More than once, attempting a story of high and passionate love--in this book, for example, and still more recklessly in my tale of Sir John Constantine--I have had to pause and ask myself the elementary question: Can such a story, if at once true and exemplary, conclude otherwise than in sorrow?
The great artists in poetry and prose fiction seem to consent that it cannot: and this, I think, not because--understanding love as they do, with all its wonder and wild desire--they would conduct it to life-long bliss if they could, but simply because they cannot fit it into this muddy vesture of decay. They may dismiss us in the end with peace and consolation:
And calm of mind, all passion spent.
And we know or have known that of its impulse among us lesser folk it holifies and populates this world. But our own transience qualifies it. Only when love here claims to be above the world--"All for Love, and the World well Lost"--we feel that its exorbitance must wreck it here and now, however it may shine hereafter. That is why all the great legends of love--the tale of Tristan and Iseult, for instance-- are unhappy legends: as that is why they still tease us.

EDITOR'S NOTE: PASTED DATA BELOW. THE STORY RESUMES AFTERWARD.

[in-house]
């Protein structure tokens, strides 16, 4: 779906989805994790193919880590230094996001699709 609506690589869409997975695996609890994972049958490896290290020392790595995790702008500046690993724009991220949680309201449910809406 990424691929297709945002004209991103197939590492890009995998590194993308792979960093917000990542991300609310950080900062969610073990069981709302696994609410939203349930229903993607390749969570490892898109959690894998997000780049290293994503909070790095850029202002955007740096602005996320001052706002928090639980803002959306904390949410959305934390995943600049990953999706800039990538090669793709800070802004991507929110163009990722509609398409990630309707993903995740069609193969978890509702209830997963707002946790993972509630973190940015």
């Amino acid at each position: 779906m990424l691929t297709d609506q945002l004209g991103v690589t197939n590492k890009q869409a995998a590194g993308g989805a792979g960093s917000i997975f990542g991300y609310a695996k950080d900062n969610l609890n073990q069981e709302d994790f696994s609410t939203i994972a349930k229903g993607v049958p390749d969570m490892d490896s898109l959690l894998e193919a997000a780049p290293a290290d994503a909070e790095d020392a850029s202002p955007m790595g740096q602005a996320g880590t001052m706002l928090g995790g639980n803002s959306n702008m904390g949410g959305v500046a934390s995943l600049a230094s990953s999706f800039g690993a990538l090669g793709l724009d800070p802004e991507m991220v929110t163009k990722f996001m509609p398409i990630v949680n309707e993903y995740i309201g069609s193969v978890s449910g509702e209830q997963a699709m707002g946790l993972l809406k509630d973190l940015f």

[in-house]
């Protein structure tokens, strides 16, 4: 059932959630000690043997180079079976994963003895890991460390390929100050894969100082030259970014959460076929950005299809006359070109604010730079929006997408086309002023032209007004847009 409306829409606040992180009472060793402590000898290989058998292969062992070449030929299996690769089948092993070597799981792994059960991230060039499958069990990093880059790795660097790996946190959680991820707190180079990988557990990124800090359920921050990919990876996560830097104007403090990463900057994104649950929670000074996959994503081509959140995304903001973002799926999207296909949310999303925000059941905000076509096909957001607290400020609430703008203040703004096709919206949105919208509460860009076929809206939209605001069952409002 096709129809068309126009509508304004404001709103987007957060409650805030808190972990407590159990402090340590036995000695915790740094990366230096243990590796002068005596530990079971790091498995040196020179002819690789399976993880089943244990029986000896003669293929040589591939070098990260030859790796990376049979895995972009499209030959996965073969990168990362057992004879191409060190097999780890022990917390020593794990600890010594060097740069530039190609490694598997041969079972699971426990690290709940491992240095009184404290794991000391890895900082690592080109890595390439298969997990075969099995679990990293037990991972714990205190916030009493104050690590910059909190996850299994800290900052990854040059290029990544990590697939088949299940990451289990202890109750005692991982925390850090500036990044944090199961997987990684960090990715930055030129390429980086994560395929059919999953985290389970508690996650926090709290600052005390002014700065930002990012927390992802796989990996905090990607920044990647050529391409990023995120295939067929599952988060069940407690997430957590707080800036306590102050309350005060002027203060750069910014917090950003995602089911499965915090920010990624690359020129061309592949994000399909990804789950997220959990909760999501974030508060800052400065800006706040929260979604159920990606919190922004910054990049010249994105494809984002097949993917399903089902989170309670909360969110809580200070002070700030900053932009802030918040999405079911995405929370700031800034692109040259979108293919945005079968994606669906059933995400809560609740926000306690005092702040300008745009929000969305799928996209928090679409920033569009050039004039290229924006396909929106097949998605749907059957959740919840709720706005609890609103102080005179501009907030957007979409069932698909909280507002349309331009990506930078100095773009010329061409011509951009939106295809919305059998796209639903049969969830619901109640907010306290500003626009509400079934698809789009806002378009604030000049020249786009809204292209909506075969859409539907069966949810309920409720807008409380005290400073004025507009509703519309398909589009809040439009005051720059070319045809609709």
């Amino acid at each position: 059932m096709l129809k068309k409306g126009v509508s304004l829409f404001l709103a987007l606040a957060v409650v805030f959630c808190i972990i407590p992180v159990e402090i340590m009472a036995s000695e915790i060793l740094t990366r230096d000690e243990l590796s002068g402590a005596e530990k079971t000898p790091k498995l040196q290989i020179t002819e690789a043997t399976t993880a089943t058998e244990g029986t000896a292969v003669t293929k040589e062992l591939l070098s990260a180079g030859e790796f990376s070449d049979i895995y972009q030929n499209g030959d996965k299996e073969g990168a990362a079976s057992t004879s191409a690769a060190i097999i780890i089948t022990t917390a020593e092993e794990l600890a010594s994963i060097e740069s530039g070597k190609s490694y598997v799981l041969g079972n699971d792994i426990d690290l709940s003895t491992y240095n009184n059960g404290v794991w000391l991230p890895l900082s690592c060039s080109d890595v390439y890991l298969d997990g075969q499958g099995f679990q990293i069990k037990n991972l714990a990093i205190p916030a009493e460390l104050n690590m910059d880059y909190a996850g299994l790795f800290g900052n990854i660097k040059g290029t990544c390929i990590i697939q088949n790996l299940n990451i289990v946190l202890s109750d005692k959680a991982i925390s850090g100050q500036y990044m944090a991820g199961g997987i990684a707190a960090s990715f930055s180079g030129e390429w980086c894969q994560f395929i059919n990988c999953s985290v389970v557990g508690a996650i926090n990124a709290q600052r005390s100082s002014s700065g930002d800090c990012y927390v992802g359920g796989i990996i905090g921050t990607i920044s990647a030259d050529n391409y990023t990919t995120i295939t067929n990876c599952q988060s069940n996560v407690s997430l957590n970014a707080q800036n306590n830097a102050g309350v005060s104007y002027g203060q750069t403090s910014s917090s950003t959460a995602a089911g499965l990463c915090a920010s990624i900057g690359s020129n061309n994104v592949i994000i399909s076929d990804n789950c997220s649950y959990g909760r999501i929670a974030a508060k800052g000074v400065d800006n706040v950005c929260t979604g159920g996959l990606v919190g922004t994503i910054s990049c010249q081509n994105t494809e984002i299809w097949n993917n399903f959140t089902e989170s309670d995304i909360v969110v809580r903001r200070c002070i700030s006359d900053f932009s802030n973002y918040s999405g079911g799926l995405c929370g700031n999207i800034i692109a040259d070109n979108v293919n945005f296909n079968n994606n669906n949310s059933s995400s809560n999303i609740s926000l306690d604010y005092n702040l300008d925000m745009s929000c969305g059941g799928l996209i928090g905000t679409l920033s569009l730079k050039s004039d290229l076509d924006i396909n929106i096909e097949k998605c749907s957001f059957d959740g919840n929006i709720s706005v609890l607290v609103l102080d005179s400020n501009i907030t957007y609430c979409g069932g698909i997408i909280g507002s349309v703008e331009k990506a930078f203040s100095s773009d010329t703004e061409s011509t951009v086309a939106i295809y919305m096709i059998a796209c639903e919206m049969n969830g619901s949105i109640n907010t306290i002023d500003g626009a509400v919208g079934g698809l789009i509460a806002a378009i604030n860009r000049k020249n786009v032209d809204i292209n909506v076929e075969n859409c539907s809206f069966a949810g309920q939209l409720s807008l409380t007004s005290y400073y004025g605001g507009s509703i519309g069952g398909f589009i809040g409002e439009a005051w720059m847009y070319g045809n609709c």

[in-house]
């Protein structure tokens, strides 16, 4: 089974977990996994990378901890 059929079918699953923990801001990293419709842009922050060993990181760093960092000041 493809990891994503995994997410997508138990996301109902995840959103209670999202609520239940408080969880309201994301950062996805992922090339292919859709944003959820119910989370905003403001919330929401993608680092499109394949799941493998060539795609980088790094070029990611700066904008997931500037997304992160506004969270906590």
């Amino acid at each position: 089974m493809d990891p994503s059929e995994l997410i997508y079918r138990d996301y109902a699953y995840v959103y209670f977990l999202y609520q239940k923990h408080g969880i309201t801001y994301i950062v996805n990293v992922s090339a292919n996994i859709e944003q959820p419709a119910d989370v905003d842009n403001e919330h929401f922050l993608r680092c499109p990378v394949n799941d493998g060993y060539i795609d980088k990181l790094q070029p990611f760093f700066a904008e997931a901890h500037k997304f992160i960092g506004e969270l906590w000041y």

I hope these remarks will not be deemed too pompous for the preface to a story in which true love is crossed by a soldier's sense of honour. The theme is a variant on a great commonplace: and, following my habit, I let the incidents and characters have their own way without the author's comment or interference.